Pipiwai Trail (The Hana Highway Bamboo Trail)

This moderate 2-mile trek (4-mile roundtrip) upstream can be slippery but is worth it; it leads to the base of the 400-foot Waimoku Falls. Wear hiking sandals if you want to walk through water closer to the base of the falls (provided it is safe and not raining).

Following signs from the parking lot, head across the road and uphill into the forest. The trail borders a deep gorge and passes onto a boardwalk through a thick forest of giant bamboo. This 4-mile roundtrip trail through muddy and rocky (and often slippery) terrain takes around one and a half to three hours to fully enjoy.

Although this trail is never overly crowded, it is best done early in the morning before the tour buses arrive and before the air gets too hot. Be sure to bring your favorite herbal mosquito repellent.

More about hiking the Pipiwai Trail.

Hana Hwy., Hana. Near mile marker 42. $30 park entrance fee per vehicle (good for 3 days).



For a hiking experience suitable for hikers of all experience levels, head to Upcountry Maui to the Kula Forest Reserve at Polipoli Spring State Recreation Area.

During the Great Depression the government began a program to reforest the mountain, and soon cedar, pine, cypress, and even redwood took hold. The area, at an elevation of 6,200 feet, feels more like Vermont than Hawaii. It’s cold and foggy, and often wet, but there’s something about the enormity of the trees, quiet mist, and mysterious caves that makes you feel you’ve discovered an unspoken secret.

To reach the forest, take Route 37 all the way out to the far end of Kula, then turn left at Route 377. After about a half mile, turn right at Waipoli Road. You’ll drive up switchbacks until the road worsens but is passable. Four-wheel-drive vehicles are strongly recommended, although standard cars have been known to make it. Exercise your best judgment according to weather conditions.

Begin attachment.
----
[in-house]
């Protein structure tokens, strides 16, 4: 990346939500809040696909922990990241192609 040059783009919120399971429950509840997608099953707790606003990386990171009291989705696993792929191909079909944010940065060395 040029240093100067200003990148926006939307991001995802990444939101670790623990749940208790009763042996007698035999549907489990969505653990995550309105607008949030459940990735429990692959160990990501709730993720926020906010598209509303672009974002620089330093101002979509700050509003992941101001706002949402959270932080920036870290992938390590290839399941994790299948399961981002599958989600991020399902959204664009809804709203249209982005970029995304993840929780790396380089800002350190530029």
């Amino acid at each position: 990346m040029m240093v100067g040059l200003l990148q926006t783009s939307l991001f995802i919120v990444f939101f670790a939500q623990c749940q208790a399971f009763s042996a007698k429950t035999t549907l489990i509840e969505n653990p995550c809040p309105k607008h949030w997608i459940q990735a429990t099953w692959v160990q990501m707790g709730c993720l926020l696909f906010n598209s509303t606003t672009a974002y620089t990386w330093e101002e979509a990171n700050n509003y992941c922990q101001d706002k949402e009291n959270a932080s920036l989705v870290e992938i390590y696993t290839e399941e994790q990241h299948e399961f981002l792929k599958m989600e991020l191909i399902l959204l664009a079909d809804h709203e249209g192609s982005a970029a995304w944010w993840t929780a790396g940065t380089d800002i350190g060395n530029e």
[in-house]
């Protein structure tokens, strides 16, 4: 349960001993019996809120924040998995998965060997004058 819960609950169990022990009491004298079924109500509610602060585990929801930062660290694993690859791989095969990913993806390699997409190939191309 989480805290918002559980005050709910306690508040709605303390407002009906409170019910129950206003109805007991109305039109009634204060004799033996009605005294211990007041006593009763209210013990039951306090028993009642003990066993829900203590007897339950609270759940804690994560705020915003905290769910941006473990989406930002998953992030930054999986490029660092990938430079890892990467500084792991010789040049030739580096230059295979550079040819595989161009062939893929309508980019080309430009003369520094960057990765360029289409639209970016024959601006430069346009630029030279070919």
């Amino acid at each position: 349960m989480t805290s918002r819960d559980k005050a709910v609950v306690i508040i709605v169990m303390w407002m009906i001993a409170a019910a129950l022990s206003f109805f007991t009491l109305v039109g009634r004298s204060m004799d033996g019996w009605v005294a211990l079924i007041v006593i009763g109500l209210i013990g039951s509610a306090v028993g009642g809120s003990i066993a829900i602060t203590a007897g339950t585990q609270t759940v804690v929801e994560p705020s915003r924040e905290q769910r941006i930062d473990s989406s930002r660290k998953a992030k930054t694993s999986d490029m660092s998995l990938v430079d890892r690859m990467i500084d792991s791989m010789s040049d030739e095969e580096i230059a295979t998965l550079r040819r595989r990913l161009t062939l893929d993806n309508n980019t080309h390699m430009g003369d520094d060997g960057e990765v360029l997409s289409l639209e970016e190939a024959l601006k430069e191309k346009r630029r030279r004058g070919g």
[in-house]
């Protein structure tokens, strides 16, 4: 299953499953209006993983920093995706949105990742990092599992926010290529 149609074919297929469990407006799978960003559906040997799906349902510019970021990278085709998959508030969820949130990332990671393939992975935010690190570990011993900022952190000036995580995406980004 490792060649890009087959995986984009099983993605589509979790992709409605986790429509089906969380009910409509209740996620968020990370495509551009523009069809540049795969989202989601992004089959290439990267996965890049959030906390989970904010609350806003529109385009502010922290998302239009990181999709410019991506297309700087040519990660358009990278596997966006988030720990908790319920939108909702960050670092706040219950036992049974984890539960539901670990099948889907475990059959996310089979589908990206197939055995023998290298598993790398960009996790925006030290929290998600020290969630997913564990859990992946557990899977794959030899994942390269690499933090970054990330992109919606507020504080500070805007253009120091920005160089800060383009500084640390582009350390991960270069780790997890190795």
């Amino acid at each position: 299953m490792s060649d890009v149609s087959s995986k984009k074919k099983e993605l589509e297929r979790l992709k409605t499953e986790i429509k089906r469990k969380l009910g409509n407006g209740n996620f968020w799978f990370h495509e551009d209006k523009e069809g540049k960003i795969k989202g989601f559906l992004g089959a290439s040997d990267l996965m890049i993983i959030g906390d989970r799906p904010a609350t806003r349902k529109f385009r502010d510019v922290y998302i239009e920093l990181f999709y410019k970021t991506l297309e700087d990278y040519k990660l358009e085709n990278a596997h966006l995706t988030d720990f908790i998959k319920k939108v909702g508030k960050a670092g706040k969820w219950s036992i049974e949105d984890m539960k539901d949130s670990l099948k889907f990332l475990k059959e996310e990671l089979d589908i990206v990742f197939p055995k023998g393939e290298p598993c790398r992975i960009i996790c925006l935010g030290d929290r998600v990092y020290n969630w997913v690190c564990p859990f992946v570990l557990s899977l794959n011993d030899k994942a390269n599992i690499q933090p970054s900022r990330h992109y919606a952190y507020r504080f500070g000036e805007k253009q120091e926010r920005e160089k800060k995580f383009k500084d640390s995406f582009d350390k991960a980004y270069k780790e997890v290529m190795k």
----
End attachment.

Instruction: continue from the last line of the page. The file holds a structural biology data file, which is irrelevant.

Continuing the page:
Note: Stay on the trails and wear brightly colored clothing, as hunters may be in the area. 😐

Again: Polipoli Spring is often closed following heavy storms due to fallen trees and other
damage. Before attempting any trail in the park, Check the Hawaii State Parks website prior to making the drive up there.

Boundary Trail

This 4-mile trail begins just past the Kula Forest Reserve boundary cattle guard on Polipoli Road and descends into the lower boundary southward, all the way to the ranger’s cabin at the interception of the Redwood and Plum trails. Combine them and you’ve got a decent 5-mile day hike. The trail crosses many scenic gulches, with an overhead of tall eucalyptus, pine, cedar, and plum trees. Catch a glimpse through the trees of wide views of Kula and Central Maui.

Trailhead: Polipoli Campground, Polipoli Rd., Kula

Redwood Trail

This colorful 1.7-mile hike winds through redwoods and conifers past the short Tie Trail down to the old ranger’s cabin. Although the views are limited, groves of trees and flowering bushes provide feast enough for the eyes. At the end of the trail is an old cabin site and three-way junction with the Plum Trail and the Boundary Trail. Wear bright clothing, stay on the trail, and be aware you may encounter hunters who are hunting off the trail.

Moderate difficulty.

Trailhead: Near Polipoli Campground, Polipoli Rd., Kula

Upper Waiakoa Trail

Start this scenic albeit challenging and rugged trail at the Polipoli Access Road (look for trailhead signs) and proceed up Haleakala through mixed pine and past caves and thick shrubs. The path crosses the land of Kaonoulu to the land of Waiakoa, where it reaches its highest point (7,800 feet). Here you’ll find yourself in barren raw terrain with fantastic views. At this point, you can either turn around, or continue on to the 3-mile Waiakoa Loop for a 14-mile journey.